Rookie Tournament format gets poker community seal of approval

Jon Pill
Published by:
Posted on 12/19/2021

There is a lot of discussion about how to make new players more comfortable at the poker table. Not all of them are successful and fewer still become popular.

One idea that is getting approval from the poker community right now is the Rookie Event at MGM National Harbor’s Potomac Winter Poker Open.

The series will run in February 2022 (omicron willing) and will include 16 events. The MGM National Harbor has a decent-sized poker room with 37-tables and an 8-max limit. They normally keep 8 tables reserved for high rollers, but with their tournament running it’s the low-rollers who will be getting special attention. The Rookie Event (Event #13) will be a $200 buy-in event, with $10,000 guaranteed, and only amateurs will be allowed to play.

The idea is getting a lot of traction. Ashley Sleeth tweeted a picture of the Potomac Winter Poker Open with the caption, “Love this idea! Best way to get new people into poker. IMO.”

Lon McEachern replied, “Yay! More of this needed.”

Building a shark cage

Some of the newbie-friendly rules, like the shot clock, are aimed at keeping the game fast-paced and fun. In online poker, the focus has been on stripping away the tools that give pros an additional edge. These include bans on things like table selection and heads-up displays.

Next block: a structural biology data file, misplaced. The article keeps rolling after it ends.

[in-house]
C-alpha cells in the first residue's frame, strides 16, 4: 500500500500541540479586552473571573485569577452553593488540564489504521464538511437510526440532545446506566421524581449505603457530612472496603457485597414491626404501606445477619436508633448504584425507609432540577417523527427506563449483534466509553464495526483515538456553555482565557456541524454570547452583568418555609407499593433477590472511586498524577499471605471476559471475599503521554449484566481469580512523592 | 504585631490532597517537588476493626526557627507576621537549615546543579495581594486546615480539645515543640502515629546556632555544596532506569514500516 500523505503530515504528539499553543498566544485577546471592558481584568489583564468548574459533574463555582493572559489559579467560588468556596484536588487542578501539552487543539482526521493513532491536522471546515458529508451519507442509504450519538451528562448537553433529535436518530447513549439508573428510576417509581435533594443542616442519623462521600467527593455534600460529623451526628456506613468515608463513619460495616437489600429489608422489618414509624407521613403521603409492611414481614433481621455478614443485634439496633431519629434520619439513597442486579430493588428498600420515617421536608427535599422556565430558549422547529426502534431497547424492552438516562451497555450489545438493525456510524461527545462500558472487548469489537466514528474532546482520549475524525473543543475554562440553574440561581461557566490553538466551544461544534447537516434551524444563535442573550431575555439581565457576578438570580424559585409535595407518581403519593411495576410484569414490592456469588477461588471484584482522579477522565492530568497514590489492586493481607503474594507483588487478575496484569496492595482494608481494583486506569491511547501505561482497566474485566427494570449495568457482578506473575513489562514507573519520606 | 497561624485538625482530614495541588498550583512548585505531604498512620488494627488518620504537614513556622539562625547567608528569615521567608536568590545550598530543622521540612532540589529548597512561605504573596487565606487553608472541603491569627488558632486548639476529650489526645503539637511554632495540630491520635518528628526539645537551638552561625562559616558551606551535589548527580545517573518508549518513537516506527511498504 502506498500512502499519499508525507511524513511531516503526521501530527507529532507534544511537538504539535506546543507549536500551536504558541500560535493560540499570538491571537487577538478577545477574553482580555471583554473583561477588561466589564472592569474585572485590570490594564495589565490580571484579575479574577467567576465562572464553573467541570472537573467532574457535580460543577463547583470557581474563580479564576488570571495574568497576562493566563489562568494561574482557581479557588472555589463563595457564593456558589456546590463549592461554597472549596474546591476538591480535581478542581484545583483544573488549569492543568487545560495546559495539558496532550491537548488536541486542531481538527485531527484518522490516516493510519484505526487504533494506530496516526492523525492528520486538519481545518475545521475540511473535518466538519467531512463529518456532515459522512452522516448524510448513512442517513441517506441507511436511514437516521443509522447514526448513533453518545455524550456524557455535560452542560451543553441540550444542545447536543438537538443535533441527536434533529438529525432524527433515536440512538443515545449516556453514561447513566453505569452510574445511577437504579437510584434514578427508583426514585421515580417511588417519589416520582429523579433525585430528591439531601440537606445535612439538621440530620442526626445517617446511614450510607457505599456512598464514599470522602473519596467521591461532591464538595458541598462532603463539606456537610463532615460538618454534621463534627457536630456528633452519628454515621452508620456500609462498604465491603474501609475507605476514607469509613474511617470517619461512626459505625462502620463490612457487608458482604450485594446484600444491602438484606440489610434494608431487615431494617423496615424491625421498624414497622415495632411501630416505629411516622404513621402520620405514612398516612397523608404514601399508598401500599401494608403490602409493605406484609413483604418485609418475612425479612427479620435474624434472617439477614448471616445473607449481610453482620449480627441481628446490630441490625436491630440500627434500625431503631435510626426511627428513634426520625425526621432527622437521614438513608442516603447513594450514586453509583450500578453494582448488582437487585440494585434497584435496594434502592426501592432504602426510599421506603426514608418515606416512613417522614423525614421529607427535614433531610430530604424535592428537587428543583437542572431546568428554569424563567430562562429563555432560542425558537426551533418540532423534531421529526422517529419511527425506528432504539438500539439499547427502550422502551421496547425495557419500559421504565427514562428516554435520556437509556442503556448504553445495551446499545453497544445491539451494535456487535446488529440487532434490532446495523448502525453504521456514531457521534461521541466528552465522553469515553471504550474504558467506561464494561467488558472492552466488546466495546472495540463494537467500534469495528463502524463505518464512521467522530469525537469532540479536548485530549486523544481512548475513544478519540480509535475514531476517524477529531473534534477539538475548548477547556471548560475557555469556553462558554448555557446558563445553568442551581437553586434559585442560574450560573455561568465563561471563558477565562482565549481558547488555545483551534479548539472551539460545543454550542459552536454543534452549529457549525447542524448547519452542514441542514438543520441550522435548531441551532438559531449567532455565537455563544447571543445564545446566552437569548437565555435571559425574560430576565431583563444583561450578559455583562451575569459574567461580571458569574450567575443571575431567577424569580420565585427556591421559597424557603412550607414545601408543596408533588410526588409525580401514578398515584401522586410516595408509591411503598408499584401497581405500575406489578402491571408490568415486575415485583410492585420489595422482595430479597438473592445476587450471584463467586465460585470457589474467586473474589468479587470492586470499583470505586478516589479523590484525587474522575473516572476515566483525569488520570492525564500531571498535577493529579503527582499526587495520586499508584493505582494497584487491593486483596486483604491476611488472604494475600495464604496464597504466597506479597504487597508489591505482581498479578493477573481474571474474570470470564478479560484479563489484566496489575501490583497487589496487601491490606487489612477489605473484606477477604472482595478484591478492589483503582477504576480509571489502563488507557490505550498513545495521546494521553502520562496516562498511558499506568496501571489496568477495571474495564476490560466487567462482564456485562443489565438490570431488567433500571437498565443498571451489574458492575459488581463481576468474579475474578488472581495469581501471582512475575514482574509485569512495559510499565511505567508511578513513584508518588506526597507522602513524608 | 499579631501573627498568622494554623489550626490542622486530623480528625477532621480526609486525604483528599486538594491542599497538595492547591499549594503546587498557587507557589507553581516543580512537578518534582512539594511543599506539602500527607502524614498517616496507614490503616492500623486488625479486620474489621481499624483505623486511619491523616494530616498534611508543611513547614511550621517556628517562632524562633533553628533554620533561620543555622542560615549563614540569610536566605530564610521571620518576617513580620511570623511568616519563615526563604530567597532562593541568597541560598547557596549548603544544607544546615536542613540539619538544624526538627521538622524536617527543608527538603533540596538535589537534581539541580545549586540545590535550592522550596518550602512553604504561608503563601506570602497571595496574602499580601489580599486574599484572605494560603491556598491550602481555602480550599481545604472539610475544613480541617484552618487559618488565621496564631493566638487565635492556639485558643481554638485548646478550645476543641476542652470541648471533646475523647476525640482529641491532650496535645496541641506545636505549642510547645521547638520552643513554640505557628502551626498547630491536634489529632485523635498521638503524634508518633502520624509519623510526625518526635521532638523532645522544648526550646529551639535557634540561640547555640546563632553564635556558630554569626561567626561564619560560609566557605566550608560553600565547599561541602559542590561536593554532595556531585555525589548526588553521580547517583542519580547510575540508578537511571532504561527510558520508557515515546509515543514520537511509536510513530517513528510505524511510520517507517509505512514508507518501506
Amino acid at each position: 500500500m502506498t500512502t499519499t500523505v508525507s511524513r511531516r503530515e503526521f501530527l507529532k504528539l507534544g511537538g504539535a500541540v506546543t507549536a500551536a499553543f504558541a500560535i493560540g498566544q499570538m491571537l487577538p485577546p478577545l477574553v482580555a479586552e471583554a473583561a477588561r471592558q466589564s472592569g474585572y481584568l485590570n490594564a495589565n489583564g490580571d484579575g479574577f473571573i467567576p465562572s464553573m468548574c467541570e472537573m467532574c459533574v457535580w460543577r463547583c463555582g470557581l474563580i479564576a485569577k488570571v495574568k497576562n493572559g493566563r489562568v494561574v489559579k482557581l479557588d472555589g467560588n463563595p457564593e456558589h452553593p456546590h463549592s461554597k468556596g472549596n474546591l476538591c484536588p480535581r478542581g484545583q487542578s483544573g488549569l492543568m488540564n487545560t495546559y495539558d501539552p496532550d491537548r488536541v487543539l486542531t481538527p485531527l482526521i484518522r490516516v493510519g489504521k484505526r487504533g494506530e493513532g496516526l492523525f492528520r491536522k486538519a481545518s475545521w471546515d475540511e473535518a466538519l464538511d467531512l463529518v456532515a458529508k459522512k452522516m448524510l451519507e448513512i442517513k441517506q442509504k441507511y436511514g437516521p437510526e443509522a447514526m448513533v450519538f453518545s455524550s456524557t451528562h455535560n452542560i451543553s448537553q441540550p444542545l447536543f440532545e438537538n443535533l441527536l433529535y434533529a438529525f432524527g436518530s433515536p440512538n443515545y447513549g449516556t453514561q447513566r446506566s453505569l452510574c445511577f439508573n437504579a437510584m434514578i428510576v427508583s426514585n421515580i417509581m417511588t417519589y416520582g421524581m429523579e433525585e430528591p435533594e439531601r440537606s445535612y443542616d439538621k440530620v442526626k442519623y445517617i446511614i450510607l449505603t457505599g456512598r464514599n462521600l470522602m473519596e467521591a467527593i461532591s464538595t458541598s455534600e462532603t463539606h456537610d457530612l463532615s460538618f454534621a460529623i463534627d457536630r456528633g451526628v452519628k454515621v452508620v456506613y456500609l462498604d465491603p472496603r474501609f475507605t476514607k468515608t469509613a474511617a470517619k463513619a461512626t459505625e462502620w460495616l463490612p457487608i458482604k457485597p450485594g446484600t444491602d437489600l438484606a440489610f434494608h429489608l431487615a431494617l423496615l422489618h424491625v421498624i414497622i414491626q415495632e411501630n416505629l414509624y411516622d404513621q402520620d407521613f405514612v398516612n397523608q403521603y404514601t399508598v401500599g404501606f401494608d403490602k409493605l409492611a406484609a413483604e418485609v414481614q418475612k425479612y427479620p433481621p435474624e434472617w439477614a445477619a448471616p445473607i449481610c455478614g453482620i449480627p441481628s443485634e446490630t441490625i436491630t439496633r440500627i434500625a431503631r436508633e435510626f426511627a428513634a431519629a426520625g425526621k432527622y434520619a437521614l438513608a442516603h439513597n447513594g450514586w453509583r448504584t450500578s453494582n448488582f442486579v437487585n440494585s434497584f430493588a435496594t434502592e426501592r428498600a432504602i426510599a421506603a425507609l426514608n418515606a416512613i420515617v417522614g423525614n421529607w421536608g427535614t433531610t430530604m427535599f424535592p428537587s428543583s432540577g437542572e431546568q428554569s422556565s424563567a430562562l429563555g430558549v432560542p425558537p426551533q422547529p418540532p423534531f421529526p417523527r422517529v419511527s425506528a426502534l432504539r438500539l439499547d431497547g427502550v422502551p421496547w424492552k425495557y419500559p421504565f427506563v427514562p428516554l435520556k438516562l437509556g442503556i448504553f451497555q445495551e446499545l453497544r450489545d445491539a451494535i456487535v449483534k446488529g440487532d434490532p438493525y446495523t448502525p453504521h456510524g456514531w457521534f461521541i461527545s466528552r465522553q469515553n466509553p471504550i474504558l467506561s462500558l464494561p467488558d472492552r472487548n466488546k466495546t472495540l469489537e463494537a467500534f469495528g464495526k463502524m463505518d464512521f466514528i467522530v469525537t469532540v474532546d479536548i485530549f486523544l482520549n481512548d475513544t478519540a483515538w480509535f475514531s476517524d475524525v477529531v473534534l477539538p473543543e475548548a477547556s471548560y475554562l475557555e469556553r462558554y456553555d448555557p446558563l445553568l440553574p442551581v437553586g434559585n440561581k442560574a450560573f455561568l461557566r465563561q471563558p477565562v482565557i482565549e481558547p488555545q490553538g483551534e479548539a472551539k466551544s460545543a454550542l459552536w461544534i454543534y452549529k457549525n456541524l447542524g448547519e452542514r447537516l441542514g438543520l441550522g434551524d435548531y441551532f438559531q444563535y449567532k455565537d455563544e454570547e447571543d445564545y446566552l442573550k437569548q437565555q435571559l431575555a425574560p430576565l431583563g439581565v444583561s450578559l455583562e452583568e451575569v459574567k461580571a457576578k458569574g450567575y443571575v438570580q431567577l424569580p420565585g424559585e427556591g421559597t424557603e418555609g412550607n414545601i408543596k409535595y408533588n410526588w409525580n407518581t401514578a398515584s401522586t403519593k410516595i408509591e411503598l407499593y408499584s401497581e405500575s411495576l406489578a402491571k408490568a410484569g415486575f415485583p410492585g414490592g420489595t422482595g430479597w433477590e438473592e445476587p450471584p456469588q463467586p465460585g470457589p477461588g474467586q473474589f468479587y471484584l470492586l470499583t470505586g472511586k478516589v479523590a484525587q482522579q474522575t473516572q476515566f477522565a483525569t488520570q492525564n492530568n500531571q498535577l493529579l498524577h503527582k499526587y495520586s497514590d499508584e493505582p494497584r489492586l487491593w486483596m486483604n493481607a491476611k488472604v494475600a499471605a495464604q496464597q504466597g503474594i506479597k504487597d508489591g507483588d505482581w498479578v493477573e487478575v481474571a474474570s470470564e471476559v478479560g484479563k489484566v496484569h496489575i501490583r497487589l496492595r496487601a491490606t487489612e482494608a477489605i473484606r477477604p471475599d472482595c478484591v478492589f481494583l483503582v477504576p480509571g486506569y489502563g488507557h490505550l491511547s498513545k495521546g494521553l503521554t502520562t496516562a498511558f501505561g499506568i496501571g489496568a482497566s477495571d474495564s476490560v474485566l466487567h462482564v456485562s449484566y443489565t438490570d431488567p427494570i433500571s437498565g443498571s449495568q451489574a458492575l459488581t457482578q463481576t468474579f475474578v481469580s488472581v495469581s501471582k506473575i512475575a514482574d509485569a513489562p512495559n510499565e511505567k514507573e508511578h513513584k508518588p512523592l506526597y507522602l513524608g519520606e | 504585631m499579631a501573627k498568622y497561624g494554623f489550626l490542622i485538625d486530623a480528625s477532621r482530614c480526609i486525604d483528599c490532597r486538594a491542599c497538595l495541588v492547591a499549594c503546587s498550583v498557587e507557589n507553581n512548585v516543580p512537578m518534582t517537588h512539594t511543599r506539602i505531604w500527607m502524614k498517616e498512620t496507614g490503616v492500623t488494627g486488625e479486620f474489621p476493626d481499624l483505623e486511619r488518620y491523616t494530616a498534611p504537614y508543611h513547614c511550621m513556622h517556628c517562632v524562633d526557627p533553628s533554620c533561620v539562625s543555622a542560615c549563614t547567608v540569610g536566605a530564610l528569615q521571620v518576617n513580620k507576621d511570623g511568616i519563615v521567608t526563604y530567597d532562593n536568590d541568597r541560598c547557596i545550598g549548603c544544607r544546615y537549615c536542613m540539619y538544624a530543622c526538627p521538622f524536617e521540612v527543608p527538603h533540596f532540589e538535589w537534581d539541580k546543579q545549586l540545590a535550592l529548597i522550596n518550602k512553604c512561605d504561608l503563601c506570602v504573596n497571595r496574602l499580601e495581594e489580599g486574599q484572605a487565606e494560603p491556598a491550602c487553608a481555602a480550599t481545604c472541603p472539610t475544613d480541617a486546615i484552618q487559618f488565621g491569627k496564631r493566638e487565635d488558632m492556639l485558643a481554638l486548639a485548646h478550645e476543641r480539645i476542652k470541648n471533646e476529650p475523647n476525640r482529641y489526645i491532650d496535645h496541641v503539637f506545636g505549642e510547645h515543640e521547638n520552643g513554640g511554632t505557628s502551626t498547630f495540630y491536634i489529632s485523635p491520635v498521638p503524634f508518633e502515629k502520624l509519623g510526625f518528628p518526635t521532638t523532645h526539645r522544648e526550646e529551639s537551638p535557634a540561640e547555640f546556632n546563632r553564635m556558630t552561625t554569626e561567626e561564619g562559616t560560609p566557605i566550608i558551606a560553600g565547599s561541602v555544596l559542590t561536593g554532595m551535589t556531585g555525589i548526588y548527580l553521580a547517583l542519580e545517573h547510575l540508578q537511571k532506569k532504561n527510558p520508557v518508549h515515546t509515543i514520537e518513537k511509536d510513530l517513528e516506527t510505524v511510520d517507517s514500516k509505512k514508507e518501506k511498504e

Then there are limited entry events. Some tourneys like Senior’s and Women’s events are about creating a less intimidating space by corralling similar kinds of players together.

With all this effort spent trying to make new players comfortable, it seems strange that rookie events aren’t already a major thing. One problem with setting up this sort of tournament is working out how you decide who counts as a rookie.

MGM National Harbor opted to keep it simple. A player may enter the Potomac Winter Poker Open Rookie Event if they have less than $25,000 in live tournament cashes on the Hendon Mob. Other places that have run similar events use different metrics.

It’s not an unexploitable entry requirement. There are online crushers and cash game killers who probably qualify. But the number of expert players who would be willing to travel to Washington D.C. for an ROI bump in a $200 tourney is unlikely to break the integrity of the tourney.

Mind you, it raises the excellent question posed by one Twitter user: “Who is the best player who has a Hendon Mob profile but also qualifies for this event?”

Perhaps we’ll find out in February 2022.

Feature image source: Flickr by Ron Cogwell, used under CC license